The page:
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d asherman syndrome

What is Asherman’s Syndrome?

Asherman’s syndrome, also known as Fritsch syndrome or intrauterine adhesions, is a condition where adhesions form inside the uterus causing the front and back walls to stick together. 

A normal uterine cavity and endometrial lining is necessary in order to conceive and maintain a pregnancy. Scar tissue within the uterine cavity can partially or completely obliterate the normal cavity and can interfere with conception, or increase the risk for miscarriage or other complications later in the pregnancy.

What causes Asherman’s syndrome?

  1. Damage to the uterus that causes the formation of adhesions (scar tissue). The extent of damage can vary, and there are different grades of Asherman’s syndrome severity. The adhesion formation can affect the cervix, uterine lining, the deeper layers of the uterus, or in some cases the opening of the fallopian tubes. The scar tissue may be thin or thick.
  2. Procedures involving the uterus after pregnancy, such as a D&C. Scar tissue can also be related to instrumentation of the non-pregnant uterus and to an infection involving the uterus.

Instrumentation of the uterus related to pregnancy can include:

  • Curettage for post-partum complications such as post-partum hemorrhage or retained placenta
  • Dilation and evacuation (D&E) or dilation and curettage (D&C) for a miscarriage, abortion, or retained products of conception.

Instrumentation of the uterus not-related to pregnancy can include:

  • D&C for heavy bleeding
  • Other uterine surgery

Infections involving the uterus can include:

  • Pelvic infection after a delivery, miscarriage or abortion
  • Pelvic tuberculosis (TB) is a common cause of intrauterine adhesions in the developing world.

UntitledWhat symptoms does Asherman’s syndrome cause?

Symptoms that women may have with intrauterine adhesions include:

  • Infertility
  • Recurrent pregnancy loss (miscarriage)
  • Menstrual irregularities such as very light periods (hypomenorrhea) or absence of periods (amenorrhea).
  • Cyclic pelvic pain can occur if scar tissue blocks the outflow of the menstrual blood, causing uterine cramping and pelvic discomfort or pain.

Asherman syndrome can be cured with surgery. Sometimes more than one procedure will be necessary. Women who are infertile because of Asherman syndrome may be able to have a baby after treatment. Successful pregnancy depends on the severity of Asherman syndrome and the difficulty of the treatment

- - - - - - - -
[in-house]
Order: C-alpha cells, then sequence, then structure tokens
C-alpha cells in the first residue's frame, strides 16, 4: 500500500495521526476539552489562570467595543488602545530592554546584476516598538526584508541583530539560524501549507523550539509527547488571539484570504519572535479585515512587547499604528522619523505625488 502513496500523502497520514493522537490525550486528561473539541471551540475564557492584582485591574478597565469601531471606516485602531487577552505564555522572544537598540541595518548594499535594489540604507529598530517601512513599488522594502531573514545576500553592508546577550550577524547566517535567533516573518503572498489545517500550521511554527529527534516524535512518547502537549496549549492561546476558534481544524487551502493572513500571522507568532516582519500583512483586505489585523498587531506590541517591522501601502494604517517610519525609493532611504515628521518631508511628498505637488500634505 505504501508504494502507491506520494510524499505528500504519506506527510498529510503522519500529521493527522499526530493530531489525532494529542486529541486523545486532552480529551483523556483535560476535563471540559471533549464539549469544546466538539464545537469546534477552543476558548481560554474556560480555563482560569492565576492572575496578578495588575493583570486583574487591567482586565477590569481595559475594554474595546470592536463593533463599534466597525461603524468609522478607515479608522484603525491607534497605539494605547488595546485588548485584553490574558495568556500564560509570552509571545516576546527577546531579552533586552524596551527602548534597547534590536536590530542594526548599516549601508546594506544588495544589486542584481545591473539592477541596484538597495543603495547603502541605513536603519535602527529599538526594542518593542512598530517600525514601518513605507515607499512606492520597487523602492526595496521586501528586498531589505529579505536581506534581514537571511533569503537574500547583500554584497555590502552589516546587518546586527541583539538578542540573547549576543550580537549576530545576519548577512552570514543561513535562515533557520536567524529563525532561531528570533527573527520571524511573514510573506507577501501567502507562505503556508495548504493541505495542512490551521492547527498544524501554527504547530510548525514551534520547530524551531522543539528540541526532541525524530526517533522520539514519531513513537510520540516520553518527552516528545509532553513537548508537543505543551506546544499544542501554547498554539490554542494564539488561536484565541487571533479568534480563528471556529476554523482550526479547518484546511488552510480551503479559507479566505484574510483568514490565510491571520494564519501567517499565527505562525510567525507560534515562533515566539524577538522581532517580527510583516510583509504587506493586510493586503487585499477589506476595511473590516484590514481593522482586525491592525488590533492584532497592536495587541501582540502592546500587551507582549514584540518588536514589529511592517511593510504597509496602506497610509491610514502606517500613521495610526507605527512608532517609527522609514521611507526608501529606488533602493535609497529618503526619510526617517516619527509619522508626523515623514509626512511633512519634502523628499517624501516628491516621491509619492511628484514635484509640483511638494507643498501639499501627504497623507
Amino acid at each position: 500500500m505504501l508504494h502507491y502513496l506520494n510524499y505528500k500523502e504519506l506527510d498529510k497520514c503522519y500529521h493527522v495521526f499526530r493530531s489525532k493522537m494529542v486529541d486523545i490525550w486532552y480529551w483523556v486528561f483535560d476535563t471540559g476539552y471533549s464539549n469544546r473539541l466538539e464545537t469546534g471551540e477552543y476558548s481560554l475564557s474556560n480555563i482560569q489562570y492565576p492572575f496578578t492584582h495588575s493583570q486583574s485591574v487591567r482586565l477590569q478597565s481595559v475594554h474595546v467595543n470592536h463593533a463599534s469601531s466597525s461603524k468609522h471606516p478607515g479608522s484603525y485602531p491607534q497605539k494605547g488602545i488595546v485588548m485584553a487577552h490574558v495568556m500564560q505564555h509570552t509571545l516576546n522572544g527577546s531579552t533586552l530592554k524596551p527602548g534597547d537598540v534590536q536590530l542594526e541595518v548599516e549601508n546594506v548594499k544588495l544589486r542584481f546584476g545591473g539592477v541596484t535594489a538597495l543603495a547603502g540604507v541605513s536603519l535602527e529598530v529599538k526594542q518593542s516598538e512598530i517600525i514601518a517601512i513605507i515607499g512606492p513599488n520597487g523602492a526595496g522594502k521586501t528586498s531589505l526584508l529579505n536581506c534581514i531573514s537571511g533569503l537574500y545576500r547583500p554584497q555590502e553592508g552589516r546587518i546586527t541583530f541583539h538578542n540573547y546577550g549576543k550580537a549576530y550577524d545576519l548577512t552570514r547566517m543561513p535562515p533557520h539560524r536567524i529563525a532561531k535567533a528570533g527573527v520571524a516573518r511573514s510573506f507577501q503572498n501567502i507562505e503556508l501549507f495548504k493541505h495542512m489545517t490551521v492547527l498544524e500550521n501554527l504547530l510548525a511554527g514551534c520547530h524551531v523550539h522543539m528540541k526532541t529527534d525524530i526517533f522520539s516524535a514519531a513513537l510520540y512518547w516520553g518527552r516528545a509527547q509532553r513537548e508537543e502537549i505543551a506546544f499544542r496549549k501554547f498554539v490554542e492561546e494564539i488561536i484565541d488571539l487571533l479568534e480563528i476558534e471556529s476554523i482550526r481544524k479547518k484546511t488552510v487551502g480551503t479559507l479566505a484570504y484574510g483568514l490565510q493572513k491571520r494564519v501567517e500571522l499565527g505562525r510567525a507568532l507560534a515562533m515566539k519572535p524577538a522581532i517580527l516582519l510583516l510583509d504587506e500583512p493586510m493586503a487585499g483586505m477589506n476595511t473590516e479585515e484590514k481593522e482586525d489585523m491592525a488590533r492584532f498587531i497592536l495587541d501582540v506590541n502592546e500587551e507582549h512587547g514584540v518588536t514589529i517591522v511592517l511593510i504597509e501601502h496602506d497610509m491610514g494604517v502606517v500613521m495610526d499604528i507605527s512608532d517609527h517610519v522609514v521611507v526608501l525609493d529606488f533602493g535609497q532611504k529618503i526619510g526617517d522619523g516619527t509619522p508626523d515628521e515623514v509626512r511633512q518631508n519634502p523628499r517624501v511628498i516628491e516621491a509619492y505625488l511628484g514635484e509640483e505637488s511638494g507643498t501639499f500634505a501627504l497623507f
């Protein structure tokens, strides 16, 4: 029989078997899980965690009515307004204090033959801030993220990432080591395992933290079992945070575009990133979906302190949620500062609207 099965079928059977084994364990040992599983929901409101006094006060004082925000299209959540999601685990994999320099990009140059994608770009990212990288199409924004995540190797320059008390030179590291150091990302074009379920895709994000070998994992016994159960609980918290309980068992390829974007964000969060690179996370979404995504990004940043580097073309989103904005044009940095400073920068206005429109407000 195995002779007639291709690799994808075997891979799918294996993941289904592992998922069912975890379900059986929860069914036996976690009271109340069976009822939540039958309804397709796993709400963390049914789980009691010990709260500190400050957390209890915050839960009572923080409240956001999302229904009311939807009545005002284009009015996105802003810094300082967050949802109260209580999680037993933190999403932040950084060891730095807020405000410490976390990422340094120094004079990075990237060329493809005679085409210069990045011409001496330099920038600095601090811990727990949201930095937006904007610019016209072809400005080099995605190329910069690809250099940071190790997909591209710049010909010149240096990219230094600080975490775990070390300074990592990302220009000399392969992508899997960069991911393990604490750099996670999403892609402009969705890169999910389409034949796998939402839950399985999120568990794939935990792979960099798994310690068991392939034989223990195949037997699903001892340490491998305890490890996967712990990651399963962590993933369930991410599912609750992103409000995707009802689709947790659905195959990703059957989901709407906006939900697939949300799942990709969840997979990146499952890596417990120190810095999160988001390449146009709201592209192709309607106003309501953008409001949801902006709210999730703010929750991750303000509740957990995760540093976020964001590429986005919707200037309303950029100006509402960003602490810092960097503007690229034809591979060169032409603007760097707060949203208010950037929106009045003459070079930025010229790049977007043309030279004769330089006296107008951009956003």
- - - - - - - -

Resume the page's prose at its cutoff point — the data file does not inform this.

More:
Women should be aware of the risk of Asherman’s syndrome by consulting with Specialists. Immediately Schedule an  appointment with Dr. Sarah Hussain and  be aware of the symptoms and treatment.
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Do you know what is Adenomyosis?

Adenomyosis, also referred to as uterine endometriosis, is a benign disease confined to the uterine muscle. Endometrial cells from the lining of the endometrial cavity, migrate from that lining, most commonly into the posterior side or back wall of the uterus. As these cells respond to monthly hormonal changes, blood can get trapped in the myometrium producing a hard and enlarged uterus. This is a non-cancerous condition of the uterus that can mimic many of the signs and symptoms of fibroids

Adenomyosis is most frequently seen in women in their early to middle 40s and is often associated with hormone imbalance.

Untitled Adenomyosis Types

Adenomyosis presents in two different forms.

The first type appears as solid tumors and are called Adenomyomas. This form of the disease is localized and is an encapsulated collection of endometrial cells with well defined borders. They appear much like fibroids and are often mistaken as such. Many can be safely removed from the uterus, but depending on size and location can the culprit of hysterectomy.

The second, and more common type, is the diffuse disease that spreads out within the uterine myometrium. As the endometrial cells invade the organ, the uterus becomes enlarged and hardened, making pelvic exams and intercourse very painful. At the cellular level, the uterine muscle cells are being damaged as the disease spreads and eventually will lose their ability to stretch and contract. This is the main reason for the high rate of miscarriages during the 2nd and early 3rd trimester of pregnancy.

Signs and Symptoms

The severity of the signs and symptoms associated with Adenomyosis is often directly proportional to the degree of involvement and penetration into the uterine muscle. The more the disease spreads, the greater the symptoms. Many patients with Adenomyosis can be without symptoms (asymptomatic) just like fibroids and endometriosis, but most commonly women report the following symptoms associated with their enlarged uterus:

  • Dysmenorrhea (painful periods)
  • Hypermenorrhea (heavy periods)
  • Prolonged bleeding cycles
  • Cramps
  • Large clots
  • Abdominal bloating
  • Back pain
  • Severe and Increasing Abdominal pain throughout the month
  • Painful Intercourse
  • Nausea and Vomitting

 Causes of Adenomyosis

The cause of adenomyosis  is not specific but expert theories include: